The look on Potter's face was a study. Frankly, Snape was surprised the boy hadn't taken the opportunity to tear into his character and the unfairness of it all. He'd clearly had an urge to, but had held himself back. I wonder what this is about.
"You can't—tell her not to take everything Professor Snape says to heart, okay? Trust me, he's been calling me an idiot since the first day of school. I mean, I know I'm nothing special, but I'm not a complete waste of space either. And a friend of mine who does do everything just about perfectly gets called names too."
Both you and the Granger brat need to be taken down a few pegs—your heads are swelled more than enough as it is. And you haven't even got the justification she does. I may not particularly care for her, but at least no one can claim she's a slow learner. Honestly—saying he was nothing special when anyone could see how he manipulated the rest of the school. All of the school that would let him, at any rate.
"But why…why would he do that? I don't understand."
"Honestly, neither do I. But you know, I have a game I used to play at home when my—when people called me names. I could teach it to you, and you could show her, and maybe if she played it in class she might feel better."
"Well, it can't hurt. But tell her she'll have to be careful if she wants to play it with Snape, he's a lot smarter than the people I played with." He grinned suddenly. "Although, to be perfectly fair, Trevor is smarter that the ones I played it with, so that's probably not a very good comparison."
"Who's Trevor? You don't sound like you like him very much."
I don't like him very much, Severus observed. The creature had been banned from the dungeons on penalty of becoming an ingredient in skele-grow after he knocked an entire vial of Gribbits' blood off the counter in class Longbottom's second year. It would, of course, have been the single most expensive ingredient anyone below fourth year is allowed anywhere near. That child is a menace.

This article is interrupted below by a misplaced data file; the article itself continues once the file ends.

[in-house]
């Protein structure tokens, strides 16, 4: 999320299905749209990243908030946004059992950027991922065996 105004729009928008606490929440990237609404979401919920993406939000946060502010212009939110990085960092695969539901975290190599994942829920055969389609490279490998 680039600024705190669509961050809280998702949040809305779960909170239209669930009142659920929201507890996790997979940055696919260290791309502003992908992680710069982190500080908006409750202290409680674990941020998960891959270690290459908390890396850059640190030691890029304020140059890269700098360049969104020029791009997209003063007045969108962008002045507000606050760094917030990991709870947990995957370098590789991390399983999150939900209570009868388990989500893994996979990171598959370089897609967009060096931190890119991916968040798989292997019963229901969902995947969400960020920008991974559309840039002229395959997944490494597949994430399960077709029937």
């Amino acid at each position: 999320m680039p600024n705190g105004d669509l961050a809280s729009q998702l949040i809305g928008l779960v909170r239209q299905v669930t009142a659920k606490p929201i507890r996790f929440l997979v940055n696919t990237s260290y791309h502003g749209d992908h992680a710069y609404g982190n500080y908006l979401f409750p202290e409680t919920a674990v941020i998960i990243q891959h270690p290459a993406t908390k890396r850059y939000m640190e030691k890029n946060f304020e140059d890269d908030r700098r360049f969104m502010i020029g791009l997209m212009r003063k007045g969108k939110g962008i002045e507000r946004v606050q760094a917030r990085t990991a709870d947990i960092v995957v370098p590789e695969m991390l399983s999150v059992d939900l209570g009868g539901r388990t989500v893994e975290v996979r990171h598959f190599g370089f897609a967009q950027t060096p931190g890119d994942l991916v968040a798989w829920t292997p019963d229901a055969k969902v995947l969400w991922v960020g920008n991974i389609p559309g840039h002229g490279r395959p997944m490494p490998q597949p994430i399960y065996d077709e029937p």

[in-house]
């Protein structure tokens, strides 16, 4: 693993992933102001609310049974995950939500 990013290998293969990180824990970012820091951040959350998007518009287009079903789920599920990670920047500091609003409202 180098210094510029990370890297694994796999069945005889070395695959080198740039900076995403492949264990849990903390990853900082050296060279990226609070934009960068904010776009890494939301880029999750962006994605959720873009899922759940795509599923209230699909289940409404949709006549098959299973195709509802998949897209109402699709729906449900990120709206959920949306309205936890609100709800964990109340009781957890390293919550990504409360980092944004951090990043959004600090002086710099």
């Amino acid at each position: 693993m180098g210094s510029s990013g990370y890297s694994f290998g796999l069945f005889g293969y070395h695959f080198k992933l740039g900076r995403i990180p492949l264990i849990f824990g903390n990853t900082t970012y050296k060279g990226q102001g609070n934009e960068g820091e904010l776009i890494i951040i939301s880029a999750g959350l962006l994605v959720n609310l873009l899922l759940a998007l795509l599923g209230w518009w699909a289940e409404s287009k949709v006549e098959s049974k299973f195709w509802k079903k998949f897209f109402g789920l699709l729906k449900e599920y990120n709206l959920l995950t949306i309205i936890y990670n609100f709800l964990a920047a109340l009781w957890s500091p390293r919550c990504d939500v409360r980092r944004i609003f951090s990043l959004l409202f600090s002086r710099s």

"It's not like that. I don't mind him or anything. He's my friend Neville's toad."
"Oh." The little boy giggled. "You think a toad is smarter than people?"
"One time I tied Dudley's shoelaces together after he and a couple of his friends knocked me around on the playground, and he got up and fell back down three times before he figured out what the problem was."
That drew a somewhat louder giggle. "That is pretty stupid. But I don't think tying Professor Snape's shoelaces together is a very good idea."
Very definitely not. And if I ever find out you've even tried, Potter, so help me I'll kill you myself and save the Dark Lord the trouble.
"No, no, definitely don't try that! Besides, I think he wears boots. I just meant the people I've played with before were very, very dumb, so she'll have to be more careful than I was if she wants to play with him. There're a couple different ones you can do…the counting one is the easiest. You just keep count of how many times someone repeats a particular insult. See what you can get him up too. I think his record is calling Neville an oaf four times in one hour last year. And I've been called a brat six times, although the six times were in one day not just in class. I think he was upset then, though. Usually he's pretty creative."
"That doesn't sound like very much fun."
"It is, kind of, though. Or distracting, anyway. See which insults get used for which people. And you could use it as part of another game…I made a limit, ten or twenty I think, and after my u—after I got called a particular name that number of times, I had to go learn how to say the word in a new language. I could say the word 'freak' in sixteen languages besides English before I had to stop. The school library didn't have any more dictionaries. I used to try and say it back to him, somehow, after I'd learned it, but I don't think she should try that with Snape."
"She might like that. She likes to learn new things. Why did people call you a freak though?"
"I was raised by muggles who don't know anything about the Wizarding world and don't like magic very much. And sometimes funny things happen around me…in primary school I ended up on the roof one time when some of the other kids were chasing me, and at the zoo on my cousin's eleventh birthday I got him stuck in a snake cage while the snake left for Brazil. Well…that was actually kind of funny, even though I didn't mean for it to happen. And I blew up my aunt last summer—not the exploding kind of blow up, the inflate like a balloon kind—and she sort of floated away. Anyway, the big thing with bullies is not to let them know they bother you. I'm not really very good at that—Sn—Professor Snape is really good at pushing my buttons."